MEMPHIS, Tennessee, AP

Lennox Lewis showed the bully who was boss.

Using a masterful left jab and landing his right hand at will, Lewis battered a befuddled Mike Tyson before stopping him with a crashing right hand in the eighth round to keep his heavyweight titles Saturday night.

Tyson was bleeding from cuts over both his eyes and from his nose when Lewis landed a punch that sent him sprawling on his back in Lewis’ corner. Tyson tried to stand up at the count of eight, getting to one knee, but he was counted out by referee Eddie Cotton at 205 of the round.

“Some of the punches he took, I was shocked,” Lewis said. “I felt them right through to my hand.”

It was a sudden end to a dominating performance by Lewis, who overwhelmed the former champion from the opening bell at the Pyramid Arena.

“There’s no way I could ever beat him,” Tyson said. “He’s just too big and too strong.”

Lewis, the IBF and WBC champion, had vowed to beat Tyson to restore order to the heavyweight division. He pounded him with jabs from the first round on, keeping Tyson away and out of range. When Tyson did get close, Lewis hit him with a right uppercut or an overhand right.

“I wanted to prove I was the best fighter in the world,” Lewis said. “Nobody gets away from my jab.”

Tyson certainly didn’t. He was exposed as a fighter with limited skills who kept trying to throw punches at the champion but connected only occasionally. Tyson kept trying to rush in and land a big punch, but he never hurt Lewis with any of them.

The sight of Tyson being so thoroughly dominated was almost as shocking as his behavior afterward, when he tenderly wiped the blood off of Lewis’ cheek as the two answered questions.

“He’s a magnificent, a prolific fighter, and he should continue fighting,” Tyson said. “I love him and respect him too much to do something to him.”

Early in the eighth round, Tyson was already bleeding when Lewis hit him with a series of punches that buckled his legs and nearly put him down. Cotton ruled it a knockdown and gave Tyson an 8-count.

When the fight resumed, Lewis went after Tyson again, throwing right hands and jabs before finally connecting with a huge right hand that crashed into the side of Tyson’s face, sending him sprawling on his back.

Tyson had gone into the ring an underdog for the first time in his career, and it was quickly apparent why.

He had said he would “crush” Lewis’ skull, but Lewis made him look like an amateur, dominating inside and out with his jab and big right hands.

Punch Stats showed Lewis threw 328 punches and landed 193 of them, while Tyson threw 211 and landed only 49.

Officials had worried so much about Tyson fouling Lewis that there was a contract clause that a fighter who committed a vicious foul had to pay the other US$3 million if the fight ended because of it. In 1997, Tyson was disqualified for biting Evander Holyfield on both ears in a title fight.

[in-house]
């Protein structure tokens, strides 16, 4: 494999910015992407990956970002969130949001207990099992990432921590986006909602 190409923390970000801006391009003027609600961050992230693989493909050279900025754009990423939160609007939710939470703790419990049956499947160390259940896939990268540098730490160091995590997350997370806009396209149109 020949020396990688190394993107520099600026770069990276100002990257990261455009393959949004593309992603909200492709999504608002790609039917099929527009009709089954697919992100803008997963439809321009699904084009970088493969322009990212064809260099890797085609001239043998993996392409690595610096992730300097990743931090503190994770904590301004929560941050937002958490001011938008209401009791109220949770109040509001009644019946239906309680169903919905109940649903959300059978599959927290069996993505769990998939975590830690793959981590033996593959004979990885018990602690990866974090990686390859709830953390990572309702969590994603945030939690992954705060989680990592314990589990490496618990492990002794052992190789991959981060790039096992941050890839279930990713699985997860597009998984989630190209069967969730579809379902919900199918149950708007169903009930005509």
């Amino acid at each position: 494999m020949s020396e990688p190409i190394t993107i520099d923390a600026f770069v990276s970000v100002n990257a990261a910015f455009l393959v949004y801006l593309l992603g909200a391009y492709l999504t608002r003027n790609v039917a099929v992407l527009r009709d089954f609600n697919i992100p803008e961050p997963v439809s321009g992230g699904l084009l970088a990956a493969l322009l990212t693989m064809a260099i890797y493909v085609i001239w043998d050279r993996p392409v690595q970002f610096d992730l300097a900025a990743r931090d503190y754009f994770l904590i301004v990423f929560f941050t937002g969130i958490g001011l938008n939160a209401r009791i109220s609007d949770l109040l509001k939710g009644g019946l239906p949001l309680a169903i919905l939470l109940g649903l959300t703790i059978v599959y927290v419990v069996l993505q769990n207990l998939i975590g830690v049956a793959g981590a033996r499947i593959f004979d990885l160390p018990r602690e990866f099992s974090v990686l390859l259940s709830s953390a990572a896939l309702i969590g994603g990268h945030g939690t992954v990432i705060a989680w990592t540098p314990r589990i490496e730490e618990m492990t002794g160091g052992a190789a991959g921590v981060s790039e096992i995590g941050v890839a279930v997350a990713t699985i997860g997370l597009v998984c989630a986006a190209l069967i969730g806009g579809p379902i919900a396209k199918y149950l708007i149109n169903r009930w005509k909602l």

Once the fight started, though, it was Lewis who was warned by Cotton for elbowing, pushing and holding. Cotton took a point away from Lewis in the fourth round for holding.

The three ringside judges gave Tyson only the first round, while The Associated Press had Lewis winning every round.

Lewis, who said he needed to beat Tyson to cement his legacy as a great heavyweight, not only did just that, but looked very impressive in the process.

At 6-foot-5 (195 centimeters), 249 pounds (113 kilograms), he was bigger, faster and stronger than the 5-11 (180-centimeter) Tyson, who weighed 234 (106 kilograms). Pacquiao stops Julio to keep IBF junior featherweight crown Manny Pacquiao of the Philippines defended his International Boxing Federation junior featherweight title by stopping former world bantamweight champion Jorge Julio of Colombia in the second round.

Pacquiao rose to 34-2 with one drawn here Saturday with his 25th pro knockout when referee Bill Clancy halted the fight after 69 seconds of round two. Julio fell to 44-4.

The Asian star jumped on Julio quickly, throwing a stunning left to the head and attacking the staggered South American with repeated left hands along the ropes until Clancy jumped between them.

“I did not think it would be that easy,” Pacquiao said. “The plan was to come out and let him feel my power early. I knew after the first knockdown that it was just a matter of time.”

Pacquiao won the title 50 weeks ago by stopping champion Lehlohonolo Ledwaba of South Africa in the sixth round and kept it after a draw against Mexico’s Agapito Sanchez last November.

Pacquiao’s goal is to unify the title and then move up to the featherweight division.

“I hope that now people will start to respect me a little more. I feel that I am a good fighter.